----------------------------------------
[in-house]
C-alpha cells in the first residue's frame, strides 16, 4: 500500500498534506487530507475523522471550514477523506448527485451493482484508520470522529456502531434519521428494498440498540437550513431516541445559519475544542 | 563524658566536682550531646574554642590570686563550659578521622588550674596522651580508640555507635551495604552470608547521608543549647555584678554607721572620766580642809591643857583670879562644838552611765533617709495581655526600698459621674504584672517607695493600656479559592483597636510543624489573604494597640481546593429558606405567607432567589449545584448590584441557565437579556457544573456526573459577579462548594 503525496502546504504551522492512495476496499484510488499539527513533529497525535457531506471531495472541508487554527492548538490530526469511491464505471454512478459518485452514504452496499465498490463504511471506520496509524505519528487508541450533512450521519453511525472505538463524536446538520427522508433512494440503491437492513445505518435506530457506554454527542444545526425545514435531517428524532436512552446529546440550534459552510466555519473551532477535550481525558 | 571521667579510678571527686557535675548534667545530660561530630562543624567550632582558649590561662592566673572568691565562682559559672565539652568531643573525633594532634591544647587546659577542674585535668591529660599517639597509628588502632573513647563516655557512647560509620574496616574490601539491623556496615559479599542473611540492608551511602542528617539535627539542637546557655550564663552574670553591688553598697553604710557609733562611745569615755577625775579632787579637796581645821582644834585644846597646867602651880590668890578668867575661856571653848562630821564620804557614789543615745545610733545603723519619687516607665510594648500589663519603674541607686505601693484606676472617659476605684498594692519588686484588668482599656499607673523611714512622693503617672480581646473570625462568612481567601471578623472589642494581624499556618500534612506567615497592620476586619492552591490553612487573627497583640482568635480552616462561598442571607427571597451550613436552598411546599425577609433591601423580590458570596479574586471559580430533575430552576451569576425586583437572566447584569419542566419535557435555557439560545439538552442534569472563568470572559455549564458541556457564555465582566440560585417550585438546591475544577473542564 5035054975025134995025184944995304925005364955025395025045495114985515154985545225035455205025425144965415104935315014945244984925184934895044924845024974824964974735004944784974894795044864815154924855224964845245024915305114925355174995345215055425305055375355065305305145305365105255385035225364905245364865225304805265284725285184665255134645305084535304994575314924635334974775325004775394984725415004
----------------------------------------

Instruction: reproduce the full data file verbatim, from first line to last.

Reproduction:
[in-house]
C-alpha cells in the first residue's frame, strides 16, 4: 500500500498534506487530507475523522471550514477523506448527485451493482484508520470522529456502531434519521428494498440498540437550513431516541445559519475544542 | 563524658566536682550531646574554642590570686563550659578521622588550674596522651580508640555507635551495604552470608547521608543549647555584678554607721572620766580642809591643857583670879562644838552611765533617709495581655526600698459621674504584672517607695493600656479559592483597636510543624489573604494597640481546593429558606405567607432567589449545584448590584441557565437579556457544573456526573459577579462548594 503525496502546504504551522492512495476496499484510488499539527513533529497525535457531506471531495472541508487554527492548538490530526469511491464505471454512478459518485452514504452496499465498490463504511471506520496509524505519528487508541450533512450521519453511525472505538463524536446538520427522508433512494440503491437492513445505518435506530457506554454527542444545526425545514435531517428524532436512552446529546440550534459552510466555519473551532477535550481525558 | 571521667579510678571527686557535675548534667545530660561530630562543624567550632582558649590561662592566673572568691565562682559559672565539652568531643573525633594532634591544647587546659577542674585535668591529660599517639597509628588502632573513647563516655557512647560509620574496616574490601539491623556496615559479599542473611540492608551511602542528617539535627539542637546557655550564663552574670553591688553598697553604710557609733562611745569615755577625775579632787579637796581645821582644834585644846597646867602651880590668890578668867575661856571653848562630821564620804557614789543615745545610733545603723519619687516607665510594648500589663519603674541607686505601693484606676472617659476605684498594692519588686484588668482599656499607673523611714512622693503617672480581646473570625462568612481567601471578623472589642494581624499556618500534612506567615497592620476586619492552591490553612487573627497583640482568635480552616462561598442571607427571597451550613436552598411546599425577609433591601423580590458570596479574586471559580430533575430552576451569576425586583437572566447584569419542566419535557435555557439560545439538552442534569472563568470572559455549564458541556457564555465582566440560585417550585438546591475544577473542564 5035054975025134995025184944995304925005364955025395025045495114985515154985545225035455205025425144965415104935315014945244984925184934895044924845024974824964974735004944784974894795044864815154924855224964845245024915305114925355174995345215055425305055375355065305305145305365105255385035225364905245364865225304805265284725285184665255134645305084535304994575314924635334974775325004775394984725415004